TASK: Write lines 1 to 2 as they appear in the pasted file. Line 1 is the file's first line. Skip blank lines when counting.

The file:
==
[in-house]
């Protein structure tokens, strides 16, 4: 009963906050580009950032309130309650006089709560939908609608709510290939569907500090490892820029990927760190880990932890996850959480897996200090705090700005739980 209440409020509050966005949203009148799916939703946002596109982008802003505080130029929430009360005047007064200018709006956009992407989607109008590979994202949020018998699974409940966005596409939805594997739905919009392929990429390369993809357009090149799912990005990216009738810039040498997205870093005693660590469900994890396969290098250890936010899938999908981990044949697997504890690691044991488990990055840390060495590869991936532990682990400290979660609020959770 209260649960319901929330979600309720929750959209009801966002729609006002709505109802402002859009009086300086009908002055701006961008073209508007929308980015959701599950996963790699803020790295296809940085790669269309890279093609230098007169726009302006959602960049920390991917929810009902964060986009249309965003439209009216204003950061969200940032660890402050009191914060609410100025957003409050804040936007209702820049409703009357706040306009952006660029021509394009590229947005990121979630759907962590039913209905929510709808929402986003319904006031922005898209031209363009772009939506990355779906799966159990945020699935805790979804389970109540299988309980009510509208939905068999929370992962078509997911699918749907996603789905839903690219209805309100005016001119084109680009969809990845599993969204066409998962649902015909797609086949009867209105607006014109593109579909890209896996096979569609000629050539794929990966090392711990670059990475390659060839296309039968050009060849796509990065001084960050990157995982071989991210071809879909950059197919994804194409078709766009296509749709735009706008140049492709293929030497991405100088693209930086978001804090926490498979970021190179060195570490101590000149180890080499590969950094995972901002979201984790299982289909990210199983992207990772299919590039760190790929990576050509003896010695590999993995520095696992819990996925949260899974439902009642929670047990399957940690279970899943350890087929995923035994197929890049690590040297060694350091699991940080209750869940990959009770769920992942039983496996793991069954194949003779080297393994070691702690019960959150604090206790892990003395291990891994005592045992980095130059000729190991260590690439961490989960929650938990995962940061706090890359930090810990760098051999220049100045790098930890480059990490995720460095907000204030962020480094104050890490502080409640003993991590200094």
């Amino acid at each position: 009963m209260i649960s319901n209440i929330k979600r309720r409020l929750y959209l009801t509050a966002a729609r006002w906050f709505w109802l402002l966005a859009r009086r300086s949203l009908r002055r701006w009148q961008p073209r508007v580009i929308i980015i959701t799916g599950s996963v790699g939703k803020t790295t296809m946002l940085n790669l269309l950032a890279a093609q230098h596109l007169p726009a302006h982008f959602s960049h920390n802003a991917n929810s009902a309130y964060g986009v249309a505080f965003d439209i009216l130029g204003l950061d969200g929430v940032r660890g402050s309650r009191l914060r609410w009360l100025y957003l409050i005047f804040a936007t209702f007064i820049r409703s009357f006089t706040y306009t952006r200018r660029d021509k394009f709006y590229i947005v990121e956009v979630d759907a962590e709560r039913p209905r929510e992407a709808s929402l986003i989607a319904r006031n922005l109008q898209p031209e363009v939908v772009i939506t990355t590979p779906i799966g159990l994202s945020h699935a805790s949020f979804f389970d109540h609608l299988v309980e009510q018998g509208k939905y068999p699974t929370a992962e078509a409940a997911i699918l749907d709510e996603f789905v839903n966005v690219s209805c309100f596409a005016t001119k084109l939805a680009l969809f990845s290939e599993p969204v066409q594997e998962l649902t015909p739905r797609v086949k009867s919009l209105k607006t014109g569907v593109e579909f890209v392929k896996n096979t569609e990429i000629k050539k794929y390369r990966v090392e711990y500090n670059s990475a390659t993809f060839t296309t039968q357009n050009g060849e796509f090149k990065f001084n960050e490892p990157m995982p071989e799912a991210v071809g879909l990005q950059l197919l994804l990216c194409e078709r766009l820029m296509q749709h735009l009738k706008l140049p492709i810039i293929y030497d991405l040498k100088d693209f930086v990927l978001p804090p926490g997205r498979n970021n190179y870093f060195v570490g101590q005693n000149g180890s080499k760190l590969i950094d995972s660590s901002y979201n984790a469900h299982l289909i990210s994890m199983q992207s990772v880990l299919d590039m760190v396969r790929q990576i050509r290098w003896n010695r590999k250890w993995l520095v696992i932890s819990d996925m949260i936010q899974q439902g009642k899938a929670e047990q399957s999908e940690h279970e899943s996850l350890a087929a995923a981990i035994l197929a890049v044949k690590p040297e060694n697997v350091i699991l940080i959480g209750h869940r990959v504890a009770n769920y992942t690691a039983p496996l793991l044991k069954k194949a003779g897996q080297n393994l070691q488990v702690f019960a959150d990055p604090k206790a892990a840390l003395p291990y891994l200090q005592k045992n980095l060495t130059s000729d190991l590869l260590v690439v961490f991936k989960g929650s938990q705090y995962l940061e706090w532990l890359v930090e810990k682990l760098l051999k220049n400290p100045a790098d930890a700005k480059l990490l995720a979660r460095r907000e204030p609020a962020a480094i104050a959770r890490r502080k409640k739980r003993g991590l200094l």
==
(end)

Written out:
[in-house]
């Protein structure tokens, strides 16, 4: 009963906050580009950032309130309650006089709560939908609608709510290939569907500090490892820029990927760190880990932890996850959480897996200090705090700005739980 209440409020509050966005949203009148799916939703946002596109982008802003505080130029929430009360005047007064200018709006956009992407989607109008590979994202949020018998699974409940966005596409939805594997739905919009392929990429390369993809357009090149799912990005990216009738810039040498997205870093005693660590469900994890396969290098250890936010899938999908981990044949697997504890690691044991488990990055840390060495590869991936532990682990400290979660609020959770 209260649960319901929330979600309720929750959209009801966002729609006002709505109802402002859009009086300086009908002055701006961008073209508007929308980015959701599950996963790699803020790295296809940085790669269309890279093609230098007169726009302006959602960049920390991917929810009902964060986009249309965003439209009216204003950061969200940032660890402050009191914060609410100025957003409050804040936007209702820049409703009357706040306009952006660029021509394009590229947005990121979630759907962590039913209905929510709808929402986003319904006031922005898209031209363009772009939506990355779906799966159990945020699935805790979804389970109540299988309980009510509208939905068999929370992962078509997911699918749907996603789905839903690219209805309100005016001119084109680009969809990845599993969204066409998962649902015909797609086949009867209105607006014109593109579909890209896996096979569609000629050539794929990966090392711990670059990475390659060839296309039968050009060849796509990065001084960050990157995982071989991210071809879909950059197919994804194409078709766009296509749709735009706008140049492709293929030497991405100088693209930086978001804090926490498979970021190179060195570490101590000149180890080499590969950094995972901002979201984790299982289909990210199983992207990772299919590039760190790929990576050509003896010695590999993995520095696992819990996925949260899974439902009642929670047990399957940690279970899943350890087929995923035994197929890049690590040297060694350091699991940080209750869940990959009770769920992942039983496996793991069954194949003779080297393994070691702690019960959150604090206790892990003395291990891994005592045992980095130059000729190991260590690439961490989960929650938990995962940061706090890359930090810990760098051999220049100045790098930890480059990490995720460095907000204030962020480094104050890490502080409640003993991590200094």